Historically, organizations haven’t had to publicly disclose the third parties they’ve hired to help them deliver a service, make money, etc. Under California’s new privacy law (CCPA), this changes. When CCPA goes into effect 1 Jan 2020, organizations must disclose to which third parties they’ve sold or transferred the personal data of California residents and more. In this article, we discuss that and other obligations organizations have in regards to their third parties under CCPA. 

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Note that the concepts covered in the rest of this article apply solely to the personal information of California residents. For more information on CCPA in general, see our CCPA: Foundations article.



In order to fully understand CCPA’s third party requirements, it’s important to understand the following terms:

  • Personal information (PII)
      1. Information that identifies, relates to, describes, is capable of being associated with, or could reasonably be linked, directly or indirectly, with a particular consumer or household.
  • Entity
      1. An individual, proprietorship, firm, partnership, joint venture, syndicate, business trust, company, corporation, limited liability company, association, committee, and any other organization or group of persons acting in concert.
  • Third Party
    1. A third party is any entity that is not any of the following:
      1. The business that collects personal information from consumers (i.e., your organization)
      2. An entity to whom your organization discloses a consumer’s personal information for a business purpose pursuant to a written contract, so long as the contract:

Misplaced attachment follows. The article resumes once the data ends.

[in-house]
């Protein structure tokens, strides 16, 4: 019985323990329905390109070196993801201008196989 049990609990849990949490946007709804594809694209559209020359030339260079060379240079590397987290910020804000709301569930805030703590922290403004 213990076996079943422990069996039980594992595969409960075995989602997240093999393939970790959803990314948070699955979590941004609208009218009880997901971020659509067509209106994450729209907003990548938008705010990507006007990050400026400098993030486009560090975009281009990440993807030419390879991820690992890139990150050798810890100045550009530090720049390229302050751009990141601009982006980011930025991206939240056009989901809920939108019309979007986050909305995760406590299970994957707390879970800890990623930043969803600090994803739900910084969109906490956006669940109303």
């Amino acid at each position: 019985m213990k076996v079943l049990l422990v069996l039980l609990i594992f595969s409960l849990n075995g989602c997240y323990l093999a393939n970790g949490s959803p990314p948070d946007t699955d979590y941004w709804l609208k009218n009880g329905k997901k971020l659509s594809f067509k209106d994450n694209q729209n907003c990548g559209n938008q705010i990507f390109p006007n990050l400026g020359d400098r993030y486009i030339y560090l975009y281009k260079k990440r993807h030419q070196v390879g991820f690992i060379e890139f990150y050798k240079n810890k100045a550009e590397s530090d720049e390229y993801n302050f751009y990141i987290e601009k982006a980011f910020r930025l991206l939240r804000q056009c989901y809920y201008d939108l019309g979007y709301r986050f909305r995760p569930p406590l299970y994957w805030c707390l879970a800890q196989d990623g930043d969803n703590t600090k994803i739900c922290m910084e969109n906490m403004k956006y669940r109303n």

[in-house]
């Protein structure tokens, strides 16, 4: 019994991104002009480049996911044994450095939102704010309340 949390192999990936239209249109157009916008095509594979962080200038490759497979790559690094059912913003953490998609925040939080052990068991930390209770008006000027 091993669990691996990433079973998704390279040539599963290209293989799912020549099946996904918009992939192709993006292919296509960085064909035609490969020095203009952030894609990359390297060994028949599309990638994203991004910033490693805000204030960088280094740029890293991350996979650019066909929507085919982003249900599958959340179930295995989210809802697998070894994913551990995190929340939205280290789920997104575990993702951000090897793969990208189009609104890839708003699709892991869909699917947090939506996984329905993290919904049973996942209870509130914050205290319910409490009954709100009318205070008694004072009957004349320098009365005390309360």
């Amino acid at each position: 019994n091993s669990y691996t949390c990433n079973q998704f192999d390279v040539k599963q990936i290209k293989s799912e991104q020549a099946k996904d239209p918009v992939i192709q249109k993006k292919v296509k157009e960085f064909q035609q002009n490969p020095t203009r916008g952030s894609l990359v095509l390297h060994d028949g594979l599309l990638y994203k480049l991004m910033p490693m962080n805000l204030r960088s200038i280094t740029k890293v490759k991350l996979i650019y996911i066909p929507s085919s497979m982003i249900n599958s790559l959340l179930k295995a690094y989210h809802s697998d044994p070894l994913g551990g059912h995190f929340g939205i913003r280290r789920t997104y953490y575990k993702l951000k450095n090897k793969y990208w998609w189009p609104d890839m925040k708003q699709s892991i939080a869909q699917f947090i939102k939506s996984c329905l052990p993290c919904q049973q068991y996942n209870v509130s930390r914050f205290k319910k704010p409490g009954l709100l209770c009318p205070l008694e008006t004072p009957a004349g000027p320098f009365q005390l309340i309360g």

1. Prohibits the entity that’s receiving the personal information from:
          1. Selling the personal information
          2. Retaining, using, or disclosing the personal information for any purpose, including retaining, using or disclosing the personal information for a commercial purpose, other than what’s been explicitly stated in the contract
          3. Retaining, using, or disclosing the information outside of the direct business relationship between the person and the business.
        2. Includes a certification made by the entity receiving the personal information that the entity understands the restrictions listed above and will comply with them.

CCPA third-party riskRequirements Under CCPA

CCPA imposes several requirements on organizations in regards to the third parties that they either sell or transfer the personal data of California residents to. We’ll now cover each of these requirements.

When Selling PII

If your organization sells PII, it must disclose both:

  1. The categories of third parties to whom the organization has sold the individual’s PII
  2. The specific third-parties that have received the PII

Obfuscating the Sale of PII

If your organization takes a series of steps or transactions that are intended to avoid complying with CCPA (including transferring information to a third party in order to avoid selling information), California Courts disregard these steps/transactions. In short, if your organization’s intent is to sell the information, regardless of if your organization takes steps to obfuscate the sale, your organization and the third parties will still have to comply with CCPA, and your organization may be found to have violated CCPA.

When Transferring PII

If your organization is transferring PII to a third party, it must state the categories of third parties to whom your organization has transferred the individual’s PII.

When an Individual Opts-out of Having their Data Sold

At anytime, an individual can direct your organization or your third parties to not sell their PII. When an individual opts-out of having their PII sold, the organization or third party the individual has contacted must:

  1. Respect the individual’s decision going forward
  2. After 12 months, your organization/third party may ask the individual if the organization may sell their PII